Economist Editorial

December 22, 2003

Today's editorial from the Economist is good stuff. It reminds me of why I used to take that magazine (I stopped when I decided I was spending too much time reading the news. )

The editorial praises the overthrow of Saddam Hussein, discusses Hussein's career from the perspective of international actors who aided or supported him, then shifts to talk about the prospects for Democracy in Iraw.

Key paragraphs:

Mr Bush has made matters worse by continuing to portray Iraq as part and parcel of the war against al-Qaeda. Although this simplification may play in Peoria (not to mention in the presidential election), it is wrong. Yes, Saddam terrorised his people and his neighbours. But to lump all America's enemies together as “terrorists” is to play with words and, worse, to risk making a muddle of policy. Osama bin Laden is a religious fanatic with an apocalyptic vision of permanent Islamic war against the infidel. Saddam is a secular Arab nationalist who had a rational if reckless dream of acquiring super-weapons and dominating the world's oil reserves. Saddam had to be stopped, but his defeat has not necessarily hastened the defeat of al-Qaeda, and might even make victory harder if it continues to stoke up Muslim rage against the West.

What happens next will not be shaped by the Americans alone. Much also depends on what Iraq itself is capable of. Thanks to the long reign of Mr Hussein, nobody really knows what that may be. It is far from certain that it can even remain one country, let alone grow into the sort of liberal democracy the Americans hope to make of it.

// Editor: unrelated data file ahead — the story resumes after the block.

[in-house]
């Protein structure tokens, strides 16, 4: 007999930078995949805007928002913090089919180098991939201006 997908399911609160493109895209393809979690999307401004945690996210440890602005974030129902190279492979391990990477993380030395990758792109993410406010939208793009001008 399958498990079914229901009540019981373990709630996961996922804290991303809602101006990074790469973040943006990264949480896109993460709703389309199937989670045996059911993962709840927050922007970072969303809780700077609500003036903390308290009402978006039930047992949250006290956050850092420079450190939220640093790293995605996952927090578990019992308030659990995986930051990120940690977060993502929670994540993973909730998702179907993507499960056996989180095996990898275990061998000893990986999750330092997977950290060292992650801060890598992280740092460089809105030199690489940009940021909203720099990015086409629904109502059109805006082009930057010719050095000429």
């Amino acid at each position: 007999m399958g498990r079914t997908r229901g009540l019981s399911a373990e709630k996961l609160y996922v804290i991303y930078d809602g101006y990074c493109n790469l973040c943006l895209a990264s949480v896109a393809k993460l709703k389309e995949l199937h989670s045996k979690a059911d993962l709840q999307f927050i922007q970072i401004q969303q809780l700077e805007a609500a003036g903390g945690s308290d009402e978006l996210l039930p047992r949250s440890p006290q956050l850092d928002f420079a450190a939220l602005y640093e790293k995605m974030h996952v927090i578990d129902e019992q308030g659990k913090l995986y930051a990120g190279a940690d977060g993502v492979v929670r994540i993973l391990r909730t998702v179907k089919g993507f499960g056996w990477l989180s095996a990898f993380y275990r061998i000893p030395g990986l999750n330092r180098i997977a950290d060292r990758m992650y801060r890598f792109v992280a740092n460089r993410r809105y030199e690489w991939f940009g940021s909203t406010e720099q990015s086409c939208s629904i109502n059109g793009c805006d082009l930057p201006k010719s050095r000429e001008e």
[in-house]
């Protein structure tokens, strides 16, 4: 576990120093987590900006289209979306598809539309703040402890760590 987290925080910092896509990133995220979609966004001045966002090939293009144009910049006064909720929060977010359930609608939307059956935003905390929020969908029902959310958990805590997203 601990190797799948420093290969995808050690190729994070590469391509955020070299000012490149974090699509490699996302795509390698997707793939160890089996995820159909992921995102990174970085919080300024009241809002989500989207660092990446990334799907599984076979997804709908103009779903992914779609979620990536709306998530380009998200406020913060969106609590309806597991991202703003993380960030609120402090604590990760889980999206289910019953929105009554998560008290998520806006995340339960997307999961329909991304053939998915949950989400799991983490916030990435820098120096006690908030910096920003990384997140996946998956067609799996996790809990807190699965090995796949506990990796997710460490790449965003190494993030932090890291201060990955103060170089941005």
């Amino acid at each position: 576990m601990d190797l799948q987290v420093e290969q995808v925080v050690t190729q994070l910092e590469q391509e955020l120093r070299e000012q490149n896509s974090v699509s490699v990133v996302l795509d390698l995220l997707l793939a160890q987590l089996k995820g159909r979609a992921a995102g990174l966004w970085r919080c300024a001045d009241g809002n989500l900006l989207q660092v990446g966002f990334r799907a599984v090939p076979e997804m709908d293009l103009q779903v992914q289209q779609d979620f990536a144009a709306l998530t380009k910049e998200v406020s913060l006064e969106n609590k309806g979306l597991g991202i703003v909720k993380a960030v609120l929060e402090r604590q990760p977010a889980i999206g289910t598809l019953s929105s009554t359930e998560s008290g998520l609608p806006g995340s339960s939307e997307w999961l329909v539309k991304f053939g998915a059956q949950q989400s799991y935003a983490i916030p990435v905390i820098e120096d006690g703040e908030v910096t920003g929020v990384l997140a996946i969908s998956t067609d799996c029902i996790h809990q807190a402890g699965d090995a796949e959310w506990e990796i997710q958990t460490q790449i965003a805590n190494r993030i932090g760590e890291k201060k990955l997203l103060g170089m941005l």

Iraq is one of the awkwarder creations of colonialism. ... And this is the wreckage upon which America now proposes to erect a beacon of hope for the other Arabs. Why expect the first Arab democracy to arise in Iraq, of all places?

The answer is simple. Accident. Democracy has a chance in Iraq because the repeated miscalculations of its dictator resulted in his forcible removal by a superpower which, unlike the departing imperialists of the 20th century, dares not impose any other system. The Americans may not succeed, but now that they are there they are duty-bound to try.

I continue to dislike and distrust GWB and his political advisors. They did a good deed under false pretenses. They have espoused a foriegn policy that is inconsistent, incoherent, and dangerous. However, they have also placed the nation in a situation where we are "duty-bound to try" to create democracy in Iraq. Are they the best people to do this? I doubt it. What worries me is that GWB may be better equipped to build democracy in Iraq than are some of the Democratic candidates, and that the Democrats who are better equipped to conduct a coherent foreign policy may not get chosen as nominees.

And so to turn in grades.

Posted by Red Ted at December 22, 2003 01:41 AM | TrackBack